Cassis Harbor Blair Pessemier Acrylic/canvas 11 x 16
Cagnes en Haut Blair Pessemier Acrylic/canvas 13 x 16 inches
Trees Mount Boron Blair Pessemier Acrylic/canvas 13 x 16
Trees Cassis Laurie Fox Pessemier Acrylic/canvas 11 x 16
Olive Tree (darker in real life) Laurie Fox Pessemier Acrylic/canvas 9 x 11
Oliviers Blair Pessemier Acrylic/canvas 16 x 24 inches
View at Cassis Blair Pessemier Acrylic/canvas 11 x 16
Downtown Cassis Laurie Fox Pessemier Acrylic/canvas 11 x 16
View from Renoir's Garden Laurie Fox Pessemier Acrylic/canvas 27 x 36
Olive Tree in Menton Laurie Fox Pessemier Acrylic/canvas 12 x 12 inches
Fishing with a String Laurie Fox Pessemier Acrylic/canvas11 x 9 inches
Mediterranean Fisherman Laurie Fox Pessemier Acrylic/canvas 12 x 12 inches
We painted in Cassis on Wednesday with a friend from Paris. It was another “white cloud” day. We sat at the end of the dock, committing downtown Cassis and the harbor to canvas. We’d hoped to take the “Calanques” tour, but the boat wasn’t running. Harika was running on the beach, got 86’d by the guard; we went to the market and bought two pieces of fatty ham we ate by the side of the boules court. A cat prowled the docks while we painted, testing Harika’s patience.
Nobody’s perfect. I have had a difficult time on this trip, and have been a pain to be with. I read about people in the newspaper, who make mistakes (Obama, Hollande, Amiri Baracka, Scarlett Johannsen) and think, wait, I am making mistakes all the time. In realizing such, I learn, and hopefully they do, too. Many things really don’t matter so much. It’s only people who DO things who make mistakes; the inactive are immune.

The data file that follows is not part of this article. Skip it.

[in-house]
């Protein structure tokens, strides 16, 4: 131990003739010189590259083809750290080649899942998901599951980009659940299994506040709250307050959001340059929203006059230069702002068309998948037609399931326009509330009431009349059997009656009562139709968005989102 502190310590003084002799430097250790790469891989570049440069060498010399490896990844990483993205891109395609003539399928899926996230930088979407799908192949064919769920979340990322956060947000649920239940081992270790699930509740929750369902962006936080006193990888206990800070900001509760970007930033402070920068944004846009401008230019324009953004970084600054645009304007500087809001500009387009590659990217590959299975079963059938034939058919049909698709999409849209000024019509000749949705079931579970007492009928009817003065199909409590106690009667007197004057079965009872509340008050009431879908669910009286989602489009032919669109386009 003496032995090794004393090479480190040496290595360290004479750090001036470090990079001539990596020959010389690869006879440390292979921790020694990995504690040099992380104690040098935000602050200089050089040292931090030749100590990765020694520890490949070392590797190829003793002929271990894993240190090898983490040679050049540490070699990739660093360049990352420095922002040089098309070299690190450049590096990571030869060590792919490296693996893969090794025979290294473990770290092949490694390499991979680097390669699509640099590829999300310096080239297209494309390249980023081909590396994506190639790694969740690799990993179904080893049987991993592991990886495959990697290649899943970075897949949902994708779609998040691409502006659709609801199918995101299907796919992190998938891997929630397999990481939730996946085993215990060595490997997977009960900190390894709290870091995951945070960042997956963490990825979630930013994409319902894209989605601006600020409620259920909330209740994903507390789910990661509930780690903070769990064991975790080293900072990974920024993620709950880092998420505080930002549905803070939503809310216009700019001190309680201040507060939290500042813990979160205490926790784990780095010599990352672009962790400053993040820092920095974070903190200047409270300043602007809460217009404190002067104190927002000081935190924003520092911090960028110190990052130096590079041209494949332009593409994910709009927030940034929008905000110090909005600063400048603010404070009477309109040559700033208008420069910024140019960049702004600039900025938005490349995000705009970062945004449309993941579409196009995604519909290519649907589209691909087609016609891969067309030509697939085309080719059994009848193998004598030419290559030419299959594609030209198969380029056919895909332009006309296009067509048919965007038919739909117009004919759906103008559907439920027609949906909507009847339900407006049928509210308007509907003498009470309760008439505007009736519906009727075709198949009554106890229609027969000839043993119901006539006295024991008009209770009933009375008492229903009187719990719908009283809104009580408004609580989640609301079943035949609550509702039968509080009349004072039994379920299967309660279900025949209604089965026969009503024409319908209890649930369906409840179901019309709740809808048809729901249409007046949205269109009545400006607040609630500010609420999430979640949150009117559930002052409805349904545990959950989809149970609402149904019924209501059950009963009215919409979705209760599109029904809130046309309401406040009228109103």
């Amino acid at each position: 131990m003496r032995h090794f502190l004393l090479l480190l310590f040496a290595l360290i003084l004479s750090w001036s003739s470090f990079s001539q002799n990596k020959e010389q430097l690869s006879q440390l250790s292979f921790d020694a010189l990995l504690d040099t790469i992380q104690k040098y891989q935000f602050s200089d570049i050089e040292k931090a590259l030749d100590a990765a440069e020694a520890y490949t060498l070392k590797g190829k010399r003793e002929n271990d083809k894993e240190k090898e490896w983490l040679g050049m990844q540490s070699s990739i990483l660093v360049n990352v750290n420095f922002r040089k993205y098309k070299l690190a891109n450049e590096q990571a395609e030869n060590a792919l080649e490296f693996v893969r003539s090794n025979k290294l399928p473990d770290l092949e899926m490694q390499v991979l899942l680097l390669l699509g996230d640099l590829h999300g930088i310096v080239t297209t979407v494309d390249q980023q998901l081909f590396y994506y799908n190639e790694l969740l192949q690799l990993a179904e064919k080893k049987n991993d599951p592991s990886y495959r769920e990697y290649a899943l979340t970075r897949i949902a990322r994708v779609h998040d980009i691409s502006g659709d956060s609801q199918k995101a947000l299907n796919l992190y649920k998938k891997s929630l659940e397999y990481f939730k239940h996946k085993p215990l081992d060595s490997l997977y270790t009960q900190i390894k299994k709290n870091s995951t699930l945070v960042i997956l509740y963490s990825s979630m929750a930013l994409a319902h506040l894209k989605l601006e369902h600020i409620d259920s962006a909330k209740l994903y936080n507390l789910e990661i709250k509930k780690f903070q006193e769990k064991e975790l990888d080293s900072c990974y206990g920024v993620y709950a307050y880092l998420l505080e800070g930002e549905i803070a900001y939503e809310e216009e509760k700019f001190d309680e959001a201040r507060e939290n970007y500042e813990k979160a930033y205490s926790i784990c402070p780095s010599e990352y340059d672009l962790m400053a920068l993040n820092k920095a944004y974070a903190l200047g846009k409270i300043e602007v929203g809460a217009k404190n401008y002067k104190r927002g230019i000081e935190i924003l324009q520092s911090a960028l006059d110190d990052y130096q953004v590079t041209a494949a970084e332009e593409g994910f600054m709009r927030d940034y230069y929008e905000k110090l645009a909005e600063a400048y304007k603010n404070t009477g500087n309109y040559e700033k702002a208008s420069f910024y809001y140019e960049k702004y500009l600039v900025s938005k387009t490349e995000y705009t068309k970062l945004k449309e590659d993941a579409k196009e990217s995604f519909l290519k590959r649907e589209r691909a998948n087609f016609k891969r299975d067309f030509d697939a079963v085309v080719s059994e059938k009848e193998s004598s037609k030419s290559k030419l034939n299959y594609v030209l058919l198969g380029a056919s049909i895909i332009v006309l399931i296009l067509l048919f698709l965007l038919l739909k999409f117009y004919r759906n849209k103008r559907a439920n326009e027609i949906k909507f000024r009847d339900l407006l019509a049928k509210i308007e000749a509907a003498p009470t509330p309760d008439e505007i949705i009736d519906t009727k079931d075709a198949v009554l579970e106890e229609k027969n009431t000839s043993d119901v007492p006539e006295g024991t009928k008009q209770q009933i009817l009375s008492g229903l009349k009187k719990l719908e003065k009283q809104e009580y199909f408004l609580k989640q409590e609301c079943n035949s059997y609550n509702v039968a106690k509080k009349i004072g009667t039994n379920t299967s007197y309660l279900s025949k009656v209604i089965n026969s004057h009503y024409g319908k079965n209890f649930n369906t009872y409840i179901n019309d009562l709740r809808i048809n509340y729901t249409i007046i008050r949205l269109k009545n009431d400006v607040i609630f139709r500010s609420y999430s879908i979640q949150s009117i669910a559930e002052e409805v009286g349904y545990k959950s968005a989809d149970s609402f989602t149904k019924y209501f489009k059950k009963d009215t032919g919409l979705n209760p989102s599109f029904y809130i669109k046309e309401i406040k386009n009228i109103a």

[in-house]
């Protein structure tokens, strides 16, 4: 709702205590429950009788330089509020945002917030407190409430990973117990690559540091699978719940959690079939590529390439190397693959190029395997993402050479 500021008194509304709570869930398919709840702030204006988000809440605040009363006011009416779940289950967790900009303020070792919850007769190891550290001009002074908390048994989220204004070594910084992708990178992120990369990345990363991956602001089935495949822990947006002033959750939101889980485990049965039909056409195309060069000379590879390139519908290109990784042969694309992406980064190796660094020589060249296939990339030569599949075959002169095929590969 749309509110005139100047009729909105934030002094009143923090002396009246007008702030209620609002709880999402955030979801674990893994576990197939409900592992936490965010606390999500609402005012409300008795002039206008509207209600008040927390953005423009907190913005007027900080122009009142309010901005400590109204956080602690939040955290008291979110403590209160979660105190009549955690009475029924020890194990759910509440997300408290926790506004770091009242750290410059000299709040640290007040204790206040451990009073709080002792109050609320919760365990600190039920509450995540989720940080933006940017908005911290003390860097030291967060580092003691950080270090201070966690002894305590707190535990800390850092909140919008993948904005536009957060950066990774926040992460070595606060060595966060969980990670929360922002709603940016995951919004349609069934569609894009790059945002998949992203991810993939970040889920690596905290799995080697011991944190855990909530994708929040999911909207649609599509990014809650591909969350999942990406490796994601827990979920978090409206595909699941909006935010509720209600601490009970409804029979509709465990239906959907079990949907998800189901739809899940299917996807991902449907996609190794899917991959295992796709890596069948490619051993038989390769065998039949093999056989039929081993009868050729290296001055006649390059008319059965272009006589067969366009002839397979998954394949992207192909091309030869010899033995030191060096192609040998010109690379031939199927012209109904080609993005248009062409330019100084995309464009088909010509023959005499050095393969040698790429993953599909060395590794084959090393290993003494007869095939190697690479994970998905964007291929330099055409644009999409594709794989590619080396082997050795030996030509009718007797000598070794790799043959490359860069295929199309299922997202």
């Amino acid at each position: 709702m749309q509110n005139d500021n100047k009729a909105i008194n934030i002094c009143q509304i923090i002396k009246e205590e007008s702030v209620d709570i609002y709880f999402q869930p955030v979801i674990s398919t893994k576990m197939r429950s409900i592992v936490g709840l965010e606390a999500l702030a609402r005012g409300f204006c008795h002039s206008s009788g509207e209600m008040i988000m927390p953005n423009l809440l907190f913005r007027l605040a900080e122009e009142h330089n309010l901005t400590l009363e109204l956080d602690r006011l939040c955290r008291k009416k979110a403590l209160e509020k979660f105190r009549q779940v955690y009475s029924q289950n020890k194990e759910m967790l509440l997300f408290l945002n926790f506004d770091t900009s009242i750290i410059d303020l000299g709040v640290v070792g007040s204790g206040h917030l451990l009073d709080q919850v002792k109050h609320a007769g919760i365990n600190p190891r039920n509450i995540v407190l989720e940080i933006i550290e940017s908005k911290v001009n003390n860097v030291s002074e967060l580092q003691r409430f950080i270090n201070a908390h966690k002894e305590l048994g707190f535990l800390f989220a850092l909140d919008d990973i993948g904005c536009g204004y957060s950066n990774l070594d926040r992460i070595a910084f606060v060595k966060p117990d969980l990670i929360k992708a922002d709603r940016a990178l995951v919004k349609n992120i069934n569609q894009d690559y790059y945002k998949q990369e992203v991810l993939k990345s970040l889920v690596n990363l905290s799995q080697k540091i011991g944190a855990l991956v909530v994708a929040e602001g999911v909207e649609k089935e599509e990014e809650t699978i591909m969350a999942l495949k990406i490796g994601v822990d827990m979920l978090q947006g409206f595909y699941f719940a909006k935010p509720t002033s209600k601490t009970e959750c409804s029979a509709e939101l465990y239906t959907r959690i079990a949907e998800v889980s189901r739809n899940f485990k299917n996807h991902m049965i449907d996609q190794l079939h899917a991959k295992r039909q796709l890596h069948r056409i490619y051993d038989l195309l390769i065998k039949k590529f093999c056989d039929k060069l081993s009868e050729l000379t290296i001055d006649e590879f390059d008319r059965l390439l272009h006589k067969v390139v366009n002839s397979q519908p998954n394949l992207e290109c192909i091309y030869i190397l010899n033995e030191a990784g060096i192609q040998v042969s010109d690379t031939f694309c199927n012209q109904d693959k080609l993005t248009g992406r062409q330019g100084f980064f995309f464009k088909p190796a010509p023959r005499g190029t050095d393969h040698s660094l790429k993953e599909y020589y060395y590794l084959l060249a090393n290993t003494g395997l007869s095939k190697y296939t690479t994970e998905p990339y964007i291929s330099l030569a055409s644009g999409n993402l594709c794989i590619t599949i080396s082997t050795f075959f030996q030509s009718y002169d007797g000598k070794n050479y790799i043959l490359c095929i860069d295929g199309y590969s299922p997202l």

In our rental car we went to Italy on Friday. There were fisherman by the sea at Cervo, the medieval town we almost stayed in (we would have had we not paid for our apartment in Villefranche already). There were rocky outcroppings and sandy beach, a la La Marsa, Tunisia, where Harika came from.
Italy is so very different from France. I felt wonderful when we got out of the car there – I smiled in a way that made my whole face feel good (could have been that I was grimacing all along the 1000 foot high curving mountain roads). I felt so happy and relaxed I could have cried.
We ate a a place called Macaroni’s. Why does spaghetti taste so much better in Italy? Thank goodness it does. Blair and I talked of the possibility of living in Italy, although I am not sure – it is an even more men/women kind of place than France, and I’ve never been able to line up on the right side. The fishermen by the sea are nearly all men: at least a dozen boys and one blond haired girl. Good for her.
This has been a rather painful trip – I’ve had a headache off and on since Christmas day; I keep the pharmacy in business buying aspirin and antihistamines. It is my sinuses: a Seattle headache, where we were plagued with overcast skies and constant humidity, like here. Blair and I used to wear hats to bed then, knitted caps made by his mother.
Every morning we walk down to the beach near our house. Blair scavenges for junk and Harika and I lie about – once in a while we run around and today I got wet up to my thighs – others swim, but it’s just too cold for me. Today Blair found a French SOUS from 1943.
We retire to the Joyeuse Baleine where they make a delicious cappuccino, and we sit and sip outdoors, bobbing with the boats in the basin.